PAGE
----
Survey of public’s impressions on manufacturing reveals paradox

September 02, 2010

Some 78% of Americans have a strong view of the significance of manufacturing, seeing it as very important to the country's economic prosperity, while 76%, indicate that manufacturing is very important to the standard of living in the U.S. Contrast that with the fact that 55% think the long-term outlook for American manufacturing will be weaker moving forward, with only 30% of respondents saying they would encourage their children to pursue a manufacturing career.

Those responses are from the recently completed second annual Public Viewpoint on Manufacturing survey, conducted by Deloitte and The Manufacturing Institute. Conducted online by an independent research company in June, the survey polled a nationally representative sample of 1055 Americans across 50 states.

It might seem that these dimmer views of manufacturing stem from the perception that manufacturing entails dirty, menial work, but another question belies that viewpoint. When asked if manufacturing is high-tech, 63% of respondents strongly agreed or agreed, with the same amount saying it requires well-educated, highly skilled workers.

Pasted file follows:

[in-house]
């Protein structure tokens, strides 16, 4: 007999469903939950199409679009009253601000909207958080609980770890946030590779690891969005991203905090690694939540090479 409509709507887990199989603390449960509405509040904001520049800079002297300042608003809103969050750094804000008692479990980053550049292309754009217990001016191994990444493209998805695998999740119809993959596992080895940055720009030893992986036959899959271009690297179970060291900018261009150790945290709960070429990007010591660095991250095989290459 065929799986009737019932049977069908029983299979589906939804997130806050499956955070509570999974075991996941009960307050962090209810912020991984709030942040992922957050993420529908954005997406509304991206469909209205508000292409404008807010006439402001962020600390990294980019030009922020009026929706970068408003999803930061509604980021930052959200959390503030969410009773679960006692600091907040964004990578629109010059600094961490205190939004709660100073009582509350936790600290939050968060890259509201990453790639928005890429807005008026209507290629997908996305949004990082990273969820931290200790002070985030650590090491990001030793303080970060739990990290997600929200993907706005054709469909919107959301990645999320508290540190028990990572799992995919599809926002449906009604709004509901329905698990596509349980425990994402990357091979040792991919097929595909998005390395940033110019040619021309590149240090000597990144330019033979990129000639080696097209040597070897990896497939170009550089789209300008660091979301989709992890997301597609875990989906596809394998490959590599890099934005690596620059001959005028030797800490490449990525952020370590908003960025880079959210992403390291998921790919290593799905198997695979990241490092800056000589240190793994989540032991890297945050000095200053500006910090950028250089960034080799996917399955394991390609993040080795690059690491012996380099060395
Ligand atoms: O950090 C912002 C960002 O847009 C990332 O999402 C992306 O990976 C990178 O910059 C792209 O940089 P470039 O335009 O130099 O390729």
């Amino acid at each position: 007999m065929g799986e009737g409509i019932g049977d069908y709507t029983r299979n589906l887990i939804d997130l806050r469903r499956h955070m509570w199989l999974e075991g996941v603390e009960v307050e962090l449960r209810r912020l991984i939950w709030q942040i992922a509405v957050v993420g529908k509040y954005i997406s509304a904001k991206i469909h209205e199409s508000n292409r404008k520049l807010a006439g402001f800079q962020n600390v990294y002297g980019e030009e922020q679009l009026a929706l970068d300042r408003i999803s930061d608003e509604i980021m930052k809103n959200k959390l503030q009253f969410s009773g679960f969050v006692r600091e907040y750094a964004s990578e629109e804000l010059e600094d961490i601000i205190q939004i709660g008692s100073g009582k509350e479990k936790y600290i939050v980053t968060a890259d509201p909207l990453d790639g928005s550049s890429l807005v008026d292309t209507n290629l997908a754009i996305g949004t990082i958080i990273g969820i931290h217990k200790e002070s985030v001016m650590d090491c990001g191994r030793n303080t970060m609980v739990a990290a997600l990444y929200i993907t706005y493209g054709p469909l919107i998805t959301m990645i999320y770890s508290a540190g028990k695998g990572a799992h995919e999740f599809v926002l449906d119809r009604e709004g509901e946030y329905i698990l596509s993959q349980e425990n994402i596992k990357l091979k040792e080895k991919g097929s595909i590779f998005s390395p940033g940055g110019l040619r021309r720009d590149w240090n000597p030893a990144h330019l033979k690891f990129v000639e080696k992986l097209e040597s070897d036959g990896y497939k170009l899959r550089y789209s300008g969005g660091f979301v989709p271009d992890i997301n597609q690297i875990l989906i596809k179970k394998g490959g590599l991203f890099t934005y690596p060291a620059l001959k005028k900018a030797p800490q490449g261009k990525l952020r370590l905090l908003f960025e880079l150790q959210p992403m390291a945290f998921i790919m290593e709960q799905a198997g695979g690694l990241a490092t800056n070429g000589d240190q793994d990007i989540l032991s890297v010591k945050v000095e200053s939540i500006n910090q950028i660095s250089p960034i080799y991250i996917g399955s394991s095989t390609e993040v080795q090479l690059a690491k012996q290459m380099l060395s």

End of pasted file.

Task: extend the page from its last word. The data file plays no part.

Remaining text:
When asked to select from a list of 21 attributes that make American manufacturing globally competitive, respondents identified the top three as: work ethic, skilled workforce, and productivity. In terms of attributes that they believe give the U.S. an advantage over other nations, survey participants named the country's skilled workforce as a top attribute alongside technology and research and development capabilities. 

Fully 75% of survey respondents believe that the U.S. needs a more strategic approach to developing its manufacturing base, with roughly the same percentage feeling the country should invest more in the manufacturing industry, and 68% believing that developing a strong manufacturing base should be a national priority. The Manufacturing Institute is an affiliate of the National Association of Manufacturers.  

According to NAM, manufacturing employs almost 12 million people, which equates to 10% of the U.S. workforce, and it accounts for 12% of the country's GDP. [email protected]


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